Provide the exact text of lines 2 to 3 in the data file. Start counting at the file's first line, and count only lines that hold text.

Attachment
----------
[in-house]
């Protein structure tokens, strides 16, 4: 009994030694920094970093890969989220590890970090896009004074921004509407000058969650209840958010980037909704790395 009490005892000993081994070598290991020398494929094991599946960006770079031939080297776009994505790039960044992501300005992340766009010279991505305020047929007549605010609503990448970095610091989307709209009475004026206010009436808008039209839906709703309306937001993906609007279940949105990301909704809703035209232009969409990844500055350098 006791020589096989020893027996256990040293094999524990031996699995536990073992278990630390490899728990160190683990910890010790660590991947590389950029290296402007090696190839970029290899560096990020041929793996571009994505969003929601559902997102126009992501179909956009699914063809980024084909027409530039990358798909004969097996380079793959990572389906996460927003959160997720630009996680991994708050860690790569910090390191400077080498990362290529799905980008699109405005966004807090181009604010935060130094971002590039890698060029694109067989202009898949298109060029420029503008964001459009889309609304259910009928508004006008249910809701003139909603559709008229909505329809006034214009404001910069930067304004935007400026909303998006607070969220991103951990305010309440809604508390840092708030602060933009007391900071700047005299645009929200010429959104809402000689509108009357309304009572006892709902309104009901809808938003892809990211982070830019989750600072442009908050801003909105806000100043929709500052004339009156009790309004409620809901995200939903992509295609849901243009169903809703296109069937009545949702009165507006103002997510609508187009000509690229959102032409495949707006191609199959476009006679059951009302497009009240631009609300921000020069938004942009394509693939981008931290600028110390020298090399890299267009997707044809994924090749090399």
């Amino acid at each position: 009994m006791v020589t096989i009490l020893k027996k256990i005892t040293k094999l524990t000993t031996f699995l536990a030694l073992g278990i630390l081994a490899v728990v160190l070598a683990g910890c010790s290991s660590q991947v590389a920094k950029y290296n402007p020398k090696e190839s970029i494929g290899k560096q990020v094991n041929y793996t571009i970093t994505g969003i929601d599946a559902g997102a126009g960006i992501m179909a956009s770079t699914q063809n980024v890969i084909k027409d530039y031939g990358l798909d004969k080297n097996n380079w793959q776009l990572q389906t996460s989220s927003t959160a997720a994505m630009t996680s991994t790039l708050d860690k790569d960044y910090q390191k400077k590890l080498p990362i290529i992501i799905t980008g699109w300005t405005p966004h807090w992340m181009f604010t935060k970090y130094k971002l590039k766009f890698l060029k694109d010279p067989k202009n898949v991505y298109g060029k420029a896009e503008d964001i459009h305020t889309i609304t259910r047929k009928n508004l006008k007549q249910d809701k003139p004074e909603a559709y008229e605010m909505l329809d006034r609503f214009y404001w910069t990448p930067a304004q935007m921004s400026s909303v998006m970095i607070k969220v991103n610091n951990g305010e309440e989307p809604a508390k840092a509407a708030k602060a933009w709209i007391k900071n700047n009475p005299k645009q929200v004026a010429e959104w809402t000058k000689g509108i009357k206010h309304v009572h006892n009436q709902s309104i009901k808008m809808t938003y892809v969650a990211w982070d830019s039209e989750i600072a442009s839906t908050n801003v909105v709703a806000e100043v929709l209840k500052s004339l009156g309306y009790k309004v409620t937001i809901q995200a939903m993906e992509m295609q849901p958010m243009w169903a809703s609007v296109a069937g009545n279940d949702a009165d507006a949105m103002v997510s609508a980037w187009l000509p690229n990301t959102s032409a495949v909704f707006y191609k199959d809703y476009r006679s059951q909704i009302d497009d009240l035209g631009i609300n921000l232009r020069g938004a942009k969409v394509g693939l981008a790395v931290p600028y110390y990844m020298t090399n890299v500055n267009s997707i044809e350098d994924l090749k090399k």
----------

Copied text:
């Protein structure tokens, strides 16, 4: 009994030694920094970093890969989220590890970090896009004074921004509407000058969650209840958010980037909704790395 009490005892000993081994070598290991020398494929094991599946960006770079031939080297776009994505790039960044992501300005992340766009010279991505305020047929007549605010609503990448970095610091989307709209009475004026206010009436808008039209839906709703309306937001993906609007279940949105990301909704809703035209232009969409990844500055350098 006791020589096989020893027996256990040293094999524990031996699995536990073992278990630390490899728990160190683990910890010790660590991947590389950029290296402007090696190839970029290899560096990020041929793996571009994505969003929601559902997102126009992501179909956009699914063809980024084909027409530039990358798909004969097996380079793959990572389906996460927003959160997720630009996680991994708050860690790569910090390191400077080498990362290529799905980008699109405005966004807090181009604010935060130094971002590039890698060029694109067989202009898949298109060029420029503008964001459009889309609304259910009928508004006008249910809701003139909603559709008229909505329809006034214009404001910069930067304004935007400026909303998006607070969220991103951990305010309440809604508390840092708030602060933009007391900071700047005299645009929200010429959104809402000689509108009357309304009572006892709902309104009901809808938003892809990211982070830019989750600072442009908050801003909105806000100043929709500052004339009156009790309004409620809901995200939903992509295609849901243009169903809703296109069937009545949702009165507006103002997510609508187009000509690229959102032409495949707006191609199959476009006679059951009302497009009240631009609300921000020069938004942009394509693939981008931290600028110390020298090399890299267009997707044809994924090749090399």
């Amino acid at each position: 009994m006791v020589t096989i009490l020893k027996k256990i005892t040293k094999l524990t000993t031996f699995l536990a030694l073992g278990i630390l081994a490899v728990v160190l070598a683990g910890c010790s290991s660590q991947v590389a920094k950029y290296n402007p020398k090696e190839s970029i494929g290899k560096q990020v094991n041929y793996t571009i970093t994505g969003i929601d599946a559902g997102a126009g960006i992501m179909a956009s770079t699914q063809n980024v890969i084909k027409d530039y031939g990358l798909d004969k080297n097996n380079w793959q776009l990572q389906t996460s989220s927003t959160a997720a994505m630009t996680s991994t790039l708050d860690k790569d960044y910090q390191k400077k590890l080498p990362i290529i992501i799905t980008g699109w300005t405005p966004h807090w992340m181009f604010t935060k970090y130094k971002l590039k766009f890698l060029k694109d010279p067989k202009n898949v991505y298109g060029k420029a896009e503008d964001i459009h305020t889309i609304t259910r047929k009928n508004l006008k007549q249910d809701k003139p004074e909603a559709y008229e605010m909505l329809d006034r609503f214009y404001w910069t990448p930067a304004q935007m921004s400026s909303v998006m970095i607070k969220v991103n610091n951990g305010e309440e989307p809604a508390k840092a509407a708030k602060a933009w709209i007391k900071n700047n009475p005299k645009q929200v004026a010429e959104w809402t000058k000689g509108i009357k206010h309304v009572h006892n009436q709902s309104i009901k808008m809808t938003y892809v969650a990211w982070d830019s039209e989750i600072a442009s839906t908050n801003v909105v709703a806000e100043v929709l209840k500052s004339l009156g309306y009790k309004v409620t937001i809901q995200a939903m993906e992509m295609q849901p958010m243009w169903a809703s609007v296109a069937g009545n279940d949702a009165d507006a949105m103002v997510s609508a980037w187009l000509p690229n990301t959102s032409a495949v909704f707006y191609k199959d809703y476009r006679s059951q909704i009302d497009d009240l035209g631009i609300n921000l232009r020069g938004a942009k969409v394509g693939l981008a790395v931290p600028y110390y990844m020298t090399n890299v500055n267009s997707i044809e350098d994924l090749k090399k």